In addition to the lectures and classes in the Faculty, every college provides ‘supervisions’ (individual or small group tuition). The emphasis at Newnham is on making sure you get the best teaching available for each subject. Many supervisions will be taught ‘in-house’, others by experts in other colleges. In an average week, a first year student will go to around twelve lectures and a couple of hours of language classes in the Faculty, plus two hours of college supervision. A supervision gives you the opportunity to discuss your essay work in some detail and to enjoy really getting to grips with a subject. Your Director of Studies will ensure that the supervisions are tailored to your needs. You might wish to start, or continue, with prose composition (translating from English into Greek and Latin) – you have the option to do so at Newnham, but it is not compulsory. It is this attention to individual needs that makes the Cambridge system, and Newnham within it, so special.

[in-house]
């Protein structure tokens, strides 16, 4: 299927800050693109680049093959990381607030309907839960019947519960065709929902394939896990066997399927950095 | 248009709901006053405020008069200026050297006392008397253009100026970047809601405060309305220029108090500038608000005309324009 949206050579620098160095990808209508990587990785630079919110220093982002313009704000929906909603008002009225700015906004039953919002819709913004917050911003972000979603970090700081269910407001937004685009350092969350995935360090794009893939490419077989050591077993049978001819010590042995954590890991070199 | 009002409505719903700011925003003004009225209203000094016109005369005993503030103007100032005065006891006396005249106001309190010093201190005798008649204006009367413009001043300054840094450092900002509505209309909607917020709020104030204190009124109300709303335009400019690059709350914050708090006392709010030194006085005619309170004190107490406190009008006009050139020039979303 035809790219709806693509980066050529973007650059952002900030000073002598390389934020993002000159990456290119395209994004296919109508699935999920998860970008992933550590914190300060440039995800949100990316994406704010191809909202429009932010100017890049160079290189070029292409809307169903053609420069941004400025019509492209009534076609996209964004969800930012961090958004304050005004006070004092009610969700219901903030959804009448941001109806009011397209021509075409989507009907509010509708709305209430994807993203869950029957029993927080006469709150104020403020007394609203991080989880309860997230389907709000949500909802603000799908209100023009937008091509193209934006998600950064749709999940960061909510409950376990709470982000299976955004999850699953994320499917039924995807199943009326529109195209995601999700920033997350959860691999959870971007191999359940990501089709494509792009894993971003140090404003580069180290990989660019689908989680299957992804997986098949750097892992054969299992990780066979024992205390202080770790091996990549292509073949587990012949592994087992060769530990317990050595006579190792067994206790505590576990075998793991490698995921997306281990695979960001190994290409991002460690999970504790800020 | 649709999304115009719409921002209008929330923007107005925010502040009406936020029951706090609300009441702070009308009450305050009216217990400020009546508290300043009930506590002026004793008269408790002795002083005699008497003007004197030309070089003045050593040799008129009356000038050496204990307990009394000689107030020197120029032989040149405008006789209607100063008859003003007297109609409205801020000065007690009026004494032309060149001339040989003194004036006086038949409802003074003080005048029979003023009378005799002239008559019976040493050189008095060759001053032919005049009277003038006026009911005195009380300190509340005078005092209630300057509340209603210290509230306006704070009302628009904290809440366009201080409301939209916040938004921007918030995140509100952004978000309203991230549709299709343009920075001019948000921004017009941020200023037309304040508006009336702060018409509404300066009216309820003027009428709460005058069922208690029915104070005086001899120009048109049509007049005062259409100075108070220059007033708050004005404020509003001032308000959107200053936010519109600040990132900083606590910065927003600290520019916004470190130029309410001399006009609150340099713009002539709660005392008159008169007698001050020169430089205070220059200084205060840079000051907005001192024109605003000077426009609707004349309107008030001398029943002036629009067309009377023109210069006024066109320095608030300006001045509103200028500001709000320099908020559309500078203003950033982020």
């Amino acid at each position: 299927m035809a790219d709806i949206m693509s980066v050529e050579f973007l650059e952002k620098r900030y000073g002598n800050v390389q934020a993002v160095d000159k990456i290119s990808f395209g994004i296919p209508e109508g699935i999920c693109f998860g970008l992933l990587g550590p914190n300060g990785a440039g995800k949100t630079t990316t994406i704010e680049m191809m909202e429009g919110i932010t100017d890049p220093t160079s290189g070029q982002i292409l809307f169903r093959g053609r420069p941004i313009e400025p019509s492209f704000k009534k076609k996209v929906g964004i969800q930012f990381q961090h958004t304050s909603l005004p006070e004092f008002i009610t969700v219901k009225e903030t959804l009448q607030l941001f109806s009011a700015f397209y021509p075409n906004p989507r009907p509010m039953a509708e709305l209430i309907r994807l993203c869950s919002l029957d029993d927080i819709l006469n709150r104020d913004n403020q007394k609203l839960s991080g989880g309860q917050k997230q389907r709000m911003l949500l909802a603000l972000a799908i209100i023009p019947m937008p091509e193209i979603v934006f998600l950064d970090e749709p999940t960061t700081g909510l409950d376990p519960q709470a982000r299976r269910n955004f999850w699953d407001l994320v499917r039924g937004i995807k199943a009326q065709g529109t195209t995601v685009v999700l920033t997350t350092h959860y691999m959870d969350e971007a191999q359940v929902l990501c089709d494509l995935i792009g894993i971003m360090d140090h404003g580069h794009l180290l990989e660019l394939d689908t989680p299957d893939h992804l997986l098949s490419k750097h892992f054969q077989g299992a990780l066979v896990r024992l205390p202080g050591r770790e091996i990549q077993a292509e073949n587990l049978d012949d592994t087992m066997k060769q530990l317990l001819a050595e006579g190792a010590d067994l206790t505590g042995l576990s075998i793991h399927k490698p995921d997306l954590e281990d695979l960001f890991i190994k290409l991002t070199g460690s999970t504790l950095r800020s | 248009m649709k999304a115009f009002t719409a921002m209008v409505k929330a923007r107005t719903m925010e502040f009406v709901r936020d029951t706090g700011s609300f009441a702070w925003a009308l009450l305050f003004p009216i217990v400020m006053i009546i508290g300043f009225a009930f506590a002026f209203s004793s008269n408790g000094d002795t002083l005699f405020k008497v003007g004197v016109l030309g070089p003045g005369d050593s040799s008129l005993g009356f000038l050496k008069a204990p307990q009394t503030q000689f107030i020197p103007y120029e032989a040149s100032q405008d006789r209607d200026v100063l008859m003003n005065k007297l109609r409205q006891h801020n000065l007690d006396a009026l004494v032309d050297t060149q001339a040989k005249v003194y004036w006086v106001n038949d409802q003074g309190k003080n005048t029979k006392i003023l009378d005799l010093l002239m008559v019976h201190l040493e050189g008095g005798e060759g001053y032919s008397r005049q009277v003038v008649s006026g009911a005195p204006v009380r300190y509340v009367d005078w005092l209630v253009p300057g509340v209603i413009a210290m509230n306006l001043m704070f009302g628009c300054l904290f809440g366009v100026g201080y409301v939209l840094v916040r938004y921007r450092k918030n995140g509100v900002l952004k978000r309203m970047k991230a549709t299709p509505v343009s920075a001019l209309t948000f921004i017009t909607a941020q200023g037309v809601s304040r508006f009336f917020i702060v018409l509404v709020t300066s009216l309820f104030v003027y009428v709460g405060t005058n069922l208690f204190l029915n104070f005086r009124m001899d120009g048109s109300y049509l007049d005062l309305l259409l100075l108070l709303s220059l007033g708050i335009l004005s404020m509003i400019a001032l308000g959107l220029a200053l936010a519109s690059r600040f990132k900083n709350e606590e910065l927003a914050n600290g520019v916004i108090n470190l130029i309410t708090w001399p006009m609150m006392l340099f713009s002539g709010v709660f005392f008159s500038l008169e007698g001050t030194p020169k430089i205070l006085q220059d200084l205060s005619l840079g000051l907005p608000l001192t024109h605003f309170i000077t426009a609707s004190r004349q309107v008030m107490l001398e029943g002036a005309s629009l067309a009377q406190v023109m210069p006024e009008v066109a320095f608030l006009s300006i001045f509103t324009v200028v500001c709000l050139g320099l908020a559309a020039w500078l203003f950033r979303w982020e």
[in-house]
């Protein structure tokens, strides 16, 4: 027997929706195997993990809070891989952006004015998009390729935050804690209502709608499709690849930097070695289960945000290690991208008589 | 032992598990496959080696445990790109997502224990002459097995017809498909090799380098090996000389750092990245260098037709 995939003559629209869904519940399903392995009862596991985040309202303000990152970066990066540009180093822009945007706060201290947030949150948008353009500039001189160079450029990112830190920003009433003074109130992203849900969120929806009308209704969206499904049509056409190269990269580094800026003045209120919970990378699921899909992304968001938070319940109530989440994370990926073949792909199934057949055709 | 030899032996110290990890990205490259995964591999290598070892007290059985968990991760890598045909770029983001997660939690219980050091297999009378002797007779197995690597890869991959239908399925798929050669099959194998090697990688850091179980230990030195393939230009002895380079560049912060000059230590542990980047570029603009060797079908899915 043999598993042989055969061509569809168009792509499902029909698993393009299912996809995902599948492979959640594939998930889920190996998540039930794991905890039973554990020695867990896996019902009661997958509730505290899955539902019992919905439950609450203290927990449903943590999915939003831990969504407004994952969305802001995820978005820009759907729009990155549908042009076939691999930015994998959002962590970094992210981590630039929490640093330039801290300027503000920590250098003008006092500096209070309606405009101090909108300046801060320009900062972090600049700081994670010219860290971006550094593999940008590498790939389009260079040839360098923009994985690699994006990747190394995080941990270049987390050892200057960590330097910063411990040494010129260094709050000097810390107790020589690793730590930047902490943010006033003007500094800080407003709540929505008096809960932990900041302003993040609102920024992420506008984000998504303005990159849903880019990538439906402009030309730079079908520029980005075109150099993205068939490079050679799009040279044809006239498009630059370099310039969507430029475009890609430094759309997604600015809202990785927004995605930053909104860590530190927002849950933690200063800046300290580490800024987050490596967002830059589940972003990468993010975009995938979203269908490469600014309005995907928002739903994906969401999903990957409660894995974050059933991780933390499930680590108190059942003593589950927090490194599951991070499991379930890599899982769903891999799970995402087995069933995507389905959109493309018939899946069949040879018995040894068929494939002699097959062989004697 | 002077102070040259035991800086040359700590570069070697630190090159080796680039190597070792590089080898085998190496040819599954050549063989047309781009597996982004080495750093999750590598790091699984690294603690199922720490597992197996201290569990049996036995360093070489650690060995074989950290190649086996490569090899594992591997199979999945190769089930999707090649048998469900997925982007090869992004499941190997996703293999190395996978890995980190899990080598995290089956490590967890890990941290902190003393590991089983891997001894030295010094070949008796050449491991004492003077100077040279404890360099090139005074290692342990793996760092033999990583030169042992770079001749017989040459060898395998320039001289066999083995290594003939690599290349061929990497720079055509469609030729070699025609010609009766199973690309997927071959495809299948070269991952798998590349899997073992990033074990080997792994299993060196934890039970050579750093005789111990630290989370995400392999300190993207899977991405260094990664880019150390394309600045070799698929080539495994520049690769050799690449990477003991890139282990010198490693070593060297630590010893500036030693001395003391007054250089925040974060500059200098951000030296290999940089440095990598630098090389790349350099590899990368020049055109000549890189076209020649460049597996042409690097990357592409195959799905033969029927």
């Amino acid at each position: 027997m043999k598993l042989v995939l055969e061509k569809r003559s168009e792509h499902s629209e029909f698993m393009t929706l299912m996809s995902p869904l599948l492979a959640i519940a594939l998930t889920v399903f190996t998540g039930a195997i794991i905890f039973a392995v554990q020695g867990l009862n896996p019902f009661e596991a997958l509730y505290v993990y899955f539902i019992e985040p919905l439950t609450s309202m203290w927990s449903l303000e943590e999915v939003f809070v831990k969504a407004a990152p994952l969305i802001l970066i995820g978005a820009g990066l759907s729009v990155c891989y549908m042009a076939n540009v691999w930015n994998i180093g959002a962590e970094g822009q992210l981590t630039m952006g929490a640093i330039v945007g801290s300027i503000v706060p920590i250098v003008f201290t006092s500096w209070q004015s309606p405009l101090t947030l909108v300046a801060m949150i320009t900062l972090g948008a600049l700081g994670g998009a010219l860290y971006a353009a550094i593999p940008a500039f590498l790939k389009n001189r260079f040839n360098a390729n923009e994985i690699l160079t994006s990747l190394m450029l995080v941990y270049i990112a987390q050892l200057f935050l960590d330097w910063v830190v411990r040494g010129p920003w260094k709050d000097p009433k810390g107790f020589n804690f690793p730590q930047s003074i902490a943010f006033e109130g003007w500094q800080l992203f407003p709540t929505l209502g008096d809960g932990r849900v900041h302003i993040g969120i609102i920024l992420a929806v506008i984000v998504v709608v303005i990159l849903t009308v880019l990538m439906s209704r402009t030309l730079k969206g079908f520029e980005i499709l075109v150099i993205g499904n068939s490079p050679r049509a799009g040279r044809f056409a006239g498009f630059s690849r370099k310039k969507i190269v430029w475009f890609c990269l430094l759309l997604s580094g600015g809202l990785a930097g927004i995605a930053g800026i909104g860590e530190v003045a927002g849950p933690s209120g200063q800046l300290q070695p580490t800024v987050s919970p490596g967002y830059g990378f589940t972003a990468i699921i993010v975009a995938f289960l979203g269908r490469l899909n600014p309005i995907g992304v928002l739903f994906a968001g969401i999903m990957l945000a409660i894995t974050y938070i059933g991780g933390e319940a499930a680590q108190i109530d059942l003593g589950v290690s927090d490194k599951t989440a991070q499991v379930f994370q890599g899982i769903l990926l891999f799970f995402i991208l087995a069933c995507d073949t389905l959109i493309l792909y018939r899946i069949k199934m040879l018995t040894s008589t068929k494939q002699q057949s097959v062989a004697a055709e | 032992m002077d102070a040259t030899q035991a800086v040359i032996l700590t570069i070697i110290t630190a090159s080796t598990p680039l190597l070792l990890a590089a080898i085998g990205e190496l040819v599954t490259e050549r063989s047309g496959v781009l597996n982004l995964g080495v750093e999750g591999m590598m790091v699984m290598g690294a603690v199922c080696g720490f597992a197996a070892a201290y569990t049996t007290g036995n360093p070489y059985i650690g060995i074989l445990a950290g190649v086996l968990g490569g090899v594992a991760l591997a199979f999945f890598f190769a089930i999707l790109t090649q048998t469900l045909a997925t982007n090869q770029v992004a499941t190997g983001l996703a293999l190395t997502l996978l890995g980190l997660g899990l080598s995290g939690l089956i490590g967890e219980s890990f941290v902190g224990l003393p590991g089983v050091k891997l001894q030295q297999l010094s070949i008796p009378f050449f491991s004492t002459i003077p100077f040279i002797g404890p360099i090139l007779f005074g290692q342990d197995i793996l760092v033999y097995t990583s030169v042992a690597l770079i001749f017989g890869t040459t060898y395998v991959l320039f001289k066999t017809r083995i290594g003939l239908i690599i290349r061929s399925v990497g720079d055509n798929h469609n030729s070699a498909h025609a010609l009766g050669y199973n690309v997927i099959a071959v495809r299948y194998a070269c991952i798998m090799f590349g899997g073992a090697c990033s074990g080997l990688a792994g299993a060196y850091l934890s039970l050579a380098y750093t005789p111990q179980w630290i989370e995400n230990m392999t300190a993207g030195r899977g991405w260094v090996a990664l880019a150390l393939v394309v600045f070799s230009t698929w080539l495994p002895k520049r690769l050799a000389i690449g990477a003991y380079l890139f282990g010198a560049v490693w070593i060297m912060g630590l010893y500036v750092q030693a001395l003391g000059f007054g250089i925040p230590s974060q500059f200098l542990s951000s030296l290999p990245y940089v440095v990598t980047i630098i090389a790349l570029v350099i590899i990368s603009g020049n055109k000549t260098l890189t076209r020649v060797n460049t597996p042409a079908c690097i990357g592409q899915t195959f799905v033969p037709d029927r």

Can you tell me more about the senior Classicists?

Newnham has been at the forefront of Classical research since it was founded. One of the first Fellows was Jane Ellen Harrison, who was a revolutionary scholar of Greek religion and culture. Nicknamed ‘Bloody Jane’, she argued that ancient Greece was a much more thrilling, gory, and disgusting place than its cool white marble image suggests. Virginia Woolf claimed to have seen her ghost in the College gardens. Details of Newnham’s Classics Fellows, who include Professor Mary Beard, can be found on our Teaching List.

What jobs do Newnham Classics students go on to do?

Recently, Newnham Classicists have gone on to become lawyers, journalists, and academics. Others work in the City, in politics, in advertising, and in company management. We’ve had an actress who went from playing Creon in the Cambridge Greek Play to training with Jacques Lecoq in Paris. Another ex-student is now an environmental lobbyist. Classics is not a narrow vocational subject but employers prize the rigorous analytical training that a Classics degree entails. The Newnham Associates (successful women in a variety of fields who support the College) take an active part in giving career advice and helping our students get work experience and a jump up the career ladder.